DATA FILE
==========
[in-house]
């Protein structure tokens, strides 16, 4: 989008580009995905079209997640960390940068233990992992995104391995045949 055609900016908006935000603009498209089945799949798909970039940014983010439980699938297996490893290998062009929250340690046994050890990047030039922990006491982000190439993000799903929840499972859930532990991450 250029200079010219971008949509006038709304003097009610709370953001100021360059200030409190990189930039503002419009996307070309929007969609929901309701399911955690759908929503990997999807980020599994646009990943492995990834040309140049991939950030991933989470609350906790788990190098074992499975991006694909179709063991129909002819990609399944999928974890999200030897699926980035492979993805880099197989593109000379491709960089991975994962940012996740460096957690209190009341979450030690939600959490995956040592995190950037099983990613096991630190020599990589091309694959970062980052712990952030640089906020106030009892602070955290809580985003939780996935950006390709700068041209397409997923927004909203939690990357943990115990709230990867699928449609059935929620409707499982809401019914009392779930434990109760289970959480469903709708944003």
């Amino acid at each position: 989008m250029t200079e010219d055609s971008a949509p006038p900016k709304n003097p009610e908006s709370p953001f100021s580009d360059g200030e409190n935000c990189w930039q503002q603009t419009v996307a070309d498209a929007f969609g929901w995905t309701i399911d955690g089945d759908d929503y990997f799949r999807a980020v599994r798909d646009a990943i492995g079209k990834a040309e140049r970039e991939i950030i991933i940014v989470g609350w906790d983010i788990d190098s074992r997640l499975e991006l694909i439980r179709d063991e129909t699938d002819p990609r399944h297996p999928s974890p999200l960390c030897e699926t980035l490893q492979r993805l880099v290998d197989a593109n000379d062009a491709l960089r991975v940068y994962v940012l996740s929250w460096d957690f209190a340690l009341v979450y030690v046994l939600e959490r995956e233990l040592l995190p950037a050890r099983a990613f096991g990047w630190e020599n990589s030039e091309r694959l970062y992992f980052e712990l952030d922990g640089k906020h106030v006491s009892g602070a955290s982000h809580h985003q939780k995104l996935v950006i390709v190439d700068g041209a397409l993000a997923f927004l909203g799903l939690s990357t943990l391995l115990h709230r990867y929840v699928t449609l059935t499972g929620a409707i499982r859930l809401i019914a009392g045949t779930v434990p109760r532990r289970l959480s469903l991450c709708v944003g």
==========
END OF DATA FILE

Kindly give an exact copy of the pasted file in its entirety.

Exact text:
[in-house]
């Protein structure tokens, strides 16, 4: 989008580009995905079209997640960390940068233990992992995104391995045949 055609900016908006935000603009498209089945799949798909970039940014983010439980699938297996490893290998062009929250340690046994050890990047030039922990006491982000190439993000799903929840499972859930532990991450 250029200079010219971008949509006038709304003097009610709370953001100021360059200030409190990189930039503002419009996307070309929007969609929901309701399911955690759908929503990997999807980020599994646009990943492995990834040309140049991939950030991933989470609350906790788990190098074992499975991006694909179709063991129909002819990609399944999928974890999200030897699926980035492979993805880099197989593109000379491709960089991975994962940012996740460096957690209190009341979450030690939600959490995956040592995190950037099983990613096991630190020599990589091309694959970062980052712990952030640089906020106030009892602070955290809580985003939780996935950006390709700068041209397409997923927004909203939690990357943990115990709230990867699928449609059935929620409707499982809401019914009392779930434990109760289970959480469903709708944003």
């Amino acid at each position: 989008m250029t200079e010219d055609s971008a949509p006038p900016k709304n003097p009610e908006s709370p953001f100021s580009d360059g200030e409190n935000c990189w930039q503002q603009t419009v996307a070309d498209a929007f969609g929901w995905t309701i399911d955690g089945d759908d929503y990997f799949r999807a980020v599994r798909d646009a990943i492995g079209k990834a040309e140049r970039e991939i950030i991933i940014v989470g609350w906790d983010i788990d190098s074992r997640l499975e991006l694909i439980r179709d063991e129909t699938d002819p990609r399944h297996p999928s974890p999200l960390c030897e699926t980035l490893q492979r993805l880099v290998d197989a593109n000379d062009a491709l960089r991975v940068y994962v940012l996740s929250w460096d957690f209190a340690l009341v979450y030690v046994l939600e959490r995956e233990l040592l995190p950037a050890r099983a990613f096991g990047w630190e020599n990589s030039e091309r694959l970062y992992f980052e712990l952030d922990g640089k906020h106030v006491s009892g602070a955290s982000h809580h985003q939780k995104l996935v950006i390709v190439d700068g041209a397409l993000a997923f927004l909203g799903l939690s990357t943990l391995l115990h709230r990867y929840v699928t449609l059935t499972g929620a409707i499982r859930l809401i019914a009392g045949t779930v434990p109760r532990r289970l959480s469903l991450c709708v944003g």